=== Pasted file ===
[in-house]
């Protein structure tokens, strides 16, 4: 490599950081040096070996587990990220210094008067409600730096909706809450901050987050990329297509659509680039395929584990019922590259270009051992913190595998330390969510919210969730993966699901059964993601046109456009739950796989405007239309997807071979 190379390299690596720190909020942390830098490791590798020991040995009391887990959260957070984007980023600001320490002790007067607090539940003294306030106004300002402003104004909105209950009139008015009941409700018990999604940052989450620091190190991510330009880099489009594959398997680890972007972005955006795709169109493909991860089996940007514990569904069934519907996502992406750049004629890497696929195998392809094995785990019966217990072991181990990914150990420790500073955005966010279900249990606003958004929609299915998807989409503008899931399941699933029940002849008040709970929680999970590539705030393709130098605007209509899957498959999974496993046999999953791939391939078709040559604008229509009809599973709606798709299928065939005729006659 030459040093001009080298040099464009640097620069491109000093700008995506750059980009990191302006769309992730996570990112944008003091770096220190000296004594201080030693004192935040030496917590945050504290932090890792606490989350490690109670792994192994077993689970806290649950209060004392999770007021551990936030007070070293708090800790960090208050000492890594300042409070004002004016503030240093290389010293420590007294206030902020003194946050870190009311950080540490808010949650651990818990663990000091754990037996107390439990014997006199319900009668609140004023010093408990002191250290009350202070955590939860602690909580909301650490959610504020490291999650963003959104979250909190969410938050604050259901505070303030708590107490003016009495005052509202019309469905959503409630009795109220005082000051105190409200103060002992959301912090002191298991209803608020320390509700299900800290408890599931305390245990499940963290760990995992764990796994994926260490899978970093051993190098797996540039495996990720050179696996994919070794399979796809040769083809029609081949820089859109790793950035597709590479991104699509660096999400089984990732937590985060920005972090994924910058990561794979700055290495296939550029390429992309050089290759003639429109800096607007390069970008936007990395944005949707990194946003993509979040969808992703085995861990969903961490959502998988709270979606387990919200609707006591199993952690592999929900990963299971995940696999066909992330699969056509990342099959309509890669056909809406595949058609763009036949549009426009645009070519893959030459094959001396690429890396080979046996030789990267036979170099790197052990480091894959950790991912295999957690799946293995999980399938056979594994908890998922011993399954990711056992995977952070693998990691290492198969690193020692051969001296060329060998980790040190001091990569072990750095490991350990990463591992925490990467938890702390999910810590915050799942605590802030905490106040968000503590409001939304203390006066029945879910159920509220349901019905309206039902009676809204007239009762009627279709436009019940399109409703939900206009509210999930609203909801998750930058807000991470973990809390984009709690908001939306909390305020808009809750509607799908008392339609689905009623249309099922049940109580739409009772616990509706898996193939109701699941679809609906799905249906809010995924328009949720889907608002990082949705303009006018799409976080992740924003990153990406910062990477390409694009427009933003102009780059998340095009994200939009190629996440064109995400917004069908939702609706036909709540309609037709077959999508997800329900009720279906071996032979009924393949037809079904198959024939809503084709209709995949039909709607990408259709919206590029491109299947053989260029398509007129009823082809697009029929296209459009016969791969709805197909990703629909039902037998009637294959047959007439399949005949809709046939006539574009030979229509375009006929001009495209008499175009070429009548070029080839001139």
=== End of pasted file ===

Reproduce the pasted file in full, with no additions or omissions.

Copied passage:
[in-house]
């Protein structure tokens, strides 16, 4: 490599950081040096070996587990990220210094008067409600730096909706809450901050987050990329297509659509680039395929584990019922590259270009051992913190595998330390969510919210969730993966699901059964993601046109456009739950796989405007239309997807071979 190379390299690596720190909020942390830098490791590798020991040995009391887990959260957070984007980023600001320490002790007067607090539940003294306030106004300002402003104004909105209950009139008015009941409700018990999604940052989450620091190190991510330009880099489009594959398997680890972007972005955006795709169109493909991860089996940007514990569904069934519907996502992406750049004629890497696929195998392809094995785990019966217990072991181990990914150990420790500073955005966010279900249990606003958004929609299915998807989409503008899931399941699933029940002849008040709970929680999970590539705030393709130098605007209509899957498959999974496993046999999953791939391939078709040559604008229509009809599973709606798709299928065939005729006659 030459040093001009080298040099464009640097620069491109000093700008995506750059980009990191302006769309992730996570990112944008003091770096220190000296004594201080030693004192935040030496917590945050504290932090890792606490989350490690109670792994192994077993689970806290649950209060004392999770007021551990936030007070070293708090800790960090208050000492890594300042409070004002004016503030240093290389010293420590007294206030902020003194946050870190009311950080540490808010949650651990818990663990000091754990037996107390439990014997006199319900009668609140004023010093408990002191250290009350202070955590939860602690909580909301650490959610504020490291999650963003959104979250909190969410938050604050259901505070303030708590107490003016009495005052509202019309469905959503409630009795109220005082000051105190409200103060002992959301912090002191298991209803608020320390509700299900800290408890599931305390245990499940963290760990995992764990796994994926260490899978970093051993190098797996540039495996990720050179696996994919070794399979796809040769083809029609081949820089859109790793950035597709590479991104699509660096999400089984990732937590985060920005972090994924910058990561794979700055290495296939550029390429992309050089290759003639429109800096607007390069970008936007990395944005949707990194946003993509979040969808992703085995861990969903961490959502998988709270979606387990919200609707006591199993952690592999929900990963299971995940696999066909992330699969056509990342099959309509890669056909809406595949058609763009036949549009426009645009070519893959030459094959001396690429890396080979046996030789990267036979170099790197052990480091894959950790991912295999957690799946293995999980399938056979594994908890998922011993399954990711056992995977952070693998990691290492198969690193020692051969001296060329060998980790040190001091990569072990750095490991350990990463591992925490990467938890702390999910810590915050799942605590802030905490106040968000503590409001939304203390006066029945879910159920509220349901019905309206039902009676809204007239009762009627279709436009019940399109409703939900206009509210999930609203909801998750930058807000991470973990809390984009709690908001939306909390305020808009809750509607799908008392339609689905009623249309099922049940109580739409009772616990509706898996193939109701699941679809609906799905249906809010995924328009949720889907608002990082949705303009006018799409976080992740924003990153990406910062990477390409694009427009933003102009780059998340095009994200939009190629996440064109995400917004069908939702609706036909709540309609037709077959999508997800329900009720279906071996032979009924393949037809079904198959024939809503084709209709995949039909709607990408259709919206590029491109299947053989260029398509007129009823082809697009029929296209459009016969791969709805197909990703629909039902037998009637294959047959007439399949005949809709046939006539574009030979229509375009006929001009495209008499175009070429009548070029080839001139």